6.What conclusions can we take from this research?[edit | edit source]
The conclusion portrayed CD participants increased BMD and muscle function by RT. Therefore RT is suitable for preventing fractures from falling and age-related diseases such as sarcopenia and osteoporosis, osteoarthritis etc. Accuracy was measured using a DEXA scanner and multiple muscle strength and functionality tests. The basic level of prescription (PROTECT system) was sufficient to incur positive results. Fatigue was an influential setback, which affected personal and work-life balance. More exercise increased mobility and strength of muscles which lead to less fatigue and more daily activity. The written conclusion may have limitations and does not guarantee the prevention of diseases, due to genetic variation and differences in Basal Metabolic Rate. However, to disregard the findings altogether is untrue due to its supported evidence in the field. Greater understanding on CD with RT could come from other demographics and more control of food and lifestyle factors. DEXA did not consider bone quality (microarchitecture),or composition.
7.Practical advice[edit | edit source]
When RT CD clients, show caution to prescribing load and volume, due to abdominal inflammation during exercise. Supervision portrays accountability and allows clients to be motivated and inspired. When home exercising, limitations need to be known beforehand, so effort is made to minimise injury and further illness. Group exercise with the CD community is good for monitoring intensities of exercise with supervision and minimal risk involved. During COVID-19 online classes are a viable method of exercise. When prescribing a routine, progressively apply resistance and load when the client feels applicable, considering necessary fatigue and energy levels due to lifestyle, behaviour and motivation. Prescription should be individualised.
8.Further information/resources[edit | edit source]
Other materials suggest that even low grades of impact exercise can also stimulate the growth of BMD in CD clients. RT can help and promote overall good health in CD clients who suffer from bowel inflammation due to exercise. Some benefits of exercise can even promote better gut health and alleviate discomfort in CD. Further research is needed to consolidate findings among different demographics. Research could be done into a correlation between the mind – gut axis with CD and RT.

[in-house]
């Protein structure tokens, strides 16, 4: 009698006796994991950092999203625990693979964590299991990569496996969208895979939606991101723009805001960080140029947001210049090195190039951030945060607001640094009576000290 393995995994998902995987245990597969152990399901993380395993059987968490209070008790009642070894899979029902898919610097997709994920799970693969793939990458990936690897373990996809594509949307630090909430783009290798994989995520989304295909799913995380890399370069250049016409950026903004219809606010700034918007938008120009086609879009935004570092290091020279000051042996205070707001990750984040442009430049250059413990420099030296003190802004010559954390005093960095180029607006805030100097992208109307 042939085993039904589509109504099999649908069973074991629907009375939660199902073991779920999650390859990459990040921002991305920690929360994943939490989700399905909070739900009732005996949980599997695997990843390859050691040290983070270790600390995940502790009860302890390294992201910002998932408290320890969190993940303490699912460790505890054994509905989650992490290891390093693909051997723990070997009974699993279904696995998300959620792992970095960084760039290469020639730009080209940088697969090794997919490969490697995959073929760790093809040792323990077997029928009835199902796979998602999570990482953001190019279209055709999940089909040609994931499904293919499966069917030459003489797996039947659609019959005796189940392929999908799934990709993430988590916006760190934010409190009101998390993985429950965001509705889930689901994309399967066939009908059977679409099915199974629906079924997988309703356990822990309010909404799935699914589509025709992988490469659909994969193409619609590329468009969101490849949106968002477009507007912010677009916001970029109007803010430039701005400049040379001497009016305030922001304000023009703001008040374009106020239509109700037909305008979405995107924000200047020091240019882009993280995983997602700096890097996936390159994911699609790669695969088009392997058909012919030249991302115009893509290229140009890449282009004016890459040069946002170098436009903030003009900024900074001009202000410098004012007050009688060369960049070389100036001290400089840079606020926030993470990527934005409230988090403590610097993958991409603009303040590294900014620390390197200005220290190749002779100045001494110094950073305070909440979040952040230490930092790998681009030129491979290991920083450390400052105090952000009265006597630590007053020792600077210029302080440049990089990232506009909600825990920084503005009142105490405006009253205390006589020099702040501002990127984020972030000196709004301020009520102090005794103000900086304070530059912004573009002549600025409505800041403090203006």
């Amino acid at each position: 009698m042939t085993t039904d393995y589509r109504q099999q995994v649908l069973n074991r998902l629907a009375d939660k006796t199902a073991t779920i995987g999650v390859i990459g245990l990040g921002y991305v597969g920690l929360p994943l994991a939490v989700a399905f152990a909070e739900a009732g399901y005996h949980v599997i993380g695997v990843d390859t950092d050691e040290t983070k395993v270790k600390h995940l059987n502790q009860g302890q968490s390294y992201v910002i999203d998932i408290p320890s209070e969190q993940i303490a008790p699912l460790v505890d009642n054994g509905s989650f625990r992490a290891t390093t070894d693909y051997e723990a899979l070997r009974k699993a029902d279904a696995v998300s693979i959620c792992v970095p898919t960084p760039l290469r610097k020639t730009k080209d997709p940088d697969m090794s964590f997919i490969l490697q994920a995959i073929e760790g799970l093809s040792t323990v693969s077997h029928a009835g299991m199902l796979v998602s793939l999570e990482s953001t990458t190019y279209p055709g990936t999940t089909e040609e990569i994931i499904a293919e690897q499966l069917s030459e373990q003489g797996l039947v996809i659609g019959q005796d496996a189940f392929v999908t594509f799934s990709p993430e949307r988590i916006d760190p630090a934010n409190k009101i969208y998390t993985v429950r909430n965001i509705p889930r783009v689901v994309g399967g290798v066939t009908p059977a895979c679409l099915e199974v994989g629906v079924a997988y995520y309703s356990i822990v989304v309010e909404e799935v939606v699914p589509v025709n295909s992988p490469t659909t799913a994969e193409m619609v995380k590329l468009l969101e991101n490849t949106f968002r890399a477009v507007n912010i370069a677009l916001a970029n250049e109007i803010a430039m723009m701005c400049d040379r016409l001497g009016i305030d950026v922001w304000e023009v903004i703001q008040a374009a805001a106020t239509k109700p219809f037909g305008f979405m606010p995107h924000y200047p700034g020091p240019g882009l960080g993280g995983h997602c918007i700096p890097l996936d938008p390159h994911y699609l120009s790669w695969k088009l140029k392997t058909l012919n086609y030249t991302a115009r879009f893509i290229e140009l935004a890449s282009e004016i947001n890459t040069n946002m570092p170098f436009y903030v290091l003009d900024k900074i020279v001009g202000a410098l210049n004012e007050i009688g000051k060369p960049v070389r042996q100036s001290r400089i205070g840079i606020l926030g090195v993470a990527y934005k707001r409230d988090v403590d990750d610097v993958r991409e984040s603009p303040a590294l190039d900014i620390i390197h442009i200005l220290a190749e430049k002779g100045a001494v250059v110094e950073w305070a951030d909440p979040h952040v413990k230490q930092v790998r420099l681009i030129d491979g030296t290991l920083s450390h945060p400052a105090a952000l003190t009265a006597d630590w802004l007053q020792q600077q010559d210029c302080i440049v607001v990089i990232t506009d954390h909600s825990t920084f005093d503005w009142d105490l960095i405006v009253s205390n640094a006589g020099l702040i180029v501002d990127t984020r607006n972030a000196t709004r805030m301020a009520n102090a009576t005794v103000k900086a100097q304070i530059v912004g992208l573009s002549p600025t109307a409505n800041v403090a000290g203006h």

9.References[edit | edit source]
1.Jones K, Baker K, Speight RA, Thompson NP, Tew GA. Randomised clinical trial: combined impact and resistance training in adults with stable Crohn's disease. Alimentary pharmacology & therapeutics. 2020;52(6):964-75.
4.Robinson RJ, Krzywicki T, Almond L, Al–Azzawi F, Abrams K, Iqbal SJ, et al. Effect of a low-impact exercise program on bone mineral density in Crohn's disease: a randomized controlled trial. Gastroenterology. 1998;115(1):36-41.
6.Minderhoud IM, Samsom M, Oldenburg B. Crohn’s disease, fatigue, and infliximab: is there a role for cytokines in the pathogenesis of fatigue? World journal of gastroenterology: WJG. 2007;13(14):2089.
8.Lamers CR, de Roos NM, Koppelman LJM, Hopman MTE, Witteman BJM. Patient experiences with the role of physical activity in inflammatory bowel disease: results from a survey and interviews. BMC Gastroenterology. 2021;21(1).
- Jones K, Baker K, Speight RA, Thompson NP, Tew GA. Randomised clinical trial: combined impact and resistance training in adults with stable Crohn's disease. Alimentary pharmacology & therapeutics. 2020;52(6):964-75.
- Perez Pérez CA. Prescription of physical exercise in Crohn's disease. Journal of Crohn's and Colitis. 2009;3(4):225-31
- Westcott WL. Resistance training is medicine: effects of strength training on health. Current sports medicine reports. 2012;11(4):209-16
- Robinson RJ, Krzywicki T, Almond L, Al–Azzawi F, Abrams K, Iqbal SJ, et al. Effect of a low-impact exercise program on bone mineral density in Crohn's disease: a randomized controlled trial. Gastroenterology. 1998;115(1):36-41
- Papadimitriou K. Effect of resistance exercise training on Crohn’s disease patients. Intestinal Research. 2021;19(3):275
- Minderhoud IM, Samsom M, Oldenburg B. Crohn’s disease, fatigue, and infliximab: is there a role for cytokines in the pathogenesis of fatigue? World journal of gastroenterology: WJG. 2007;13(14):2089
- Rothwell PM. External validity of randomised controlled trials:“to whom do the results of this trial apply?”. The Lancet. 2005;365(9453):82-93
- Lamers CR, de Roos NM, Koppelman LJM, Hopman MTE, Witteman BJM. Patient experiences with the role of physical activity in inflammatory bowel disease: results from a survey and interviews. BMC Gastroenterology. 2021;21(1)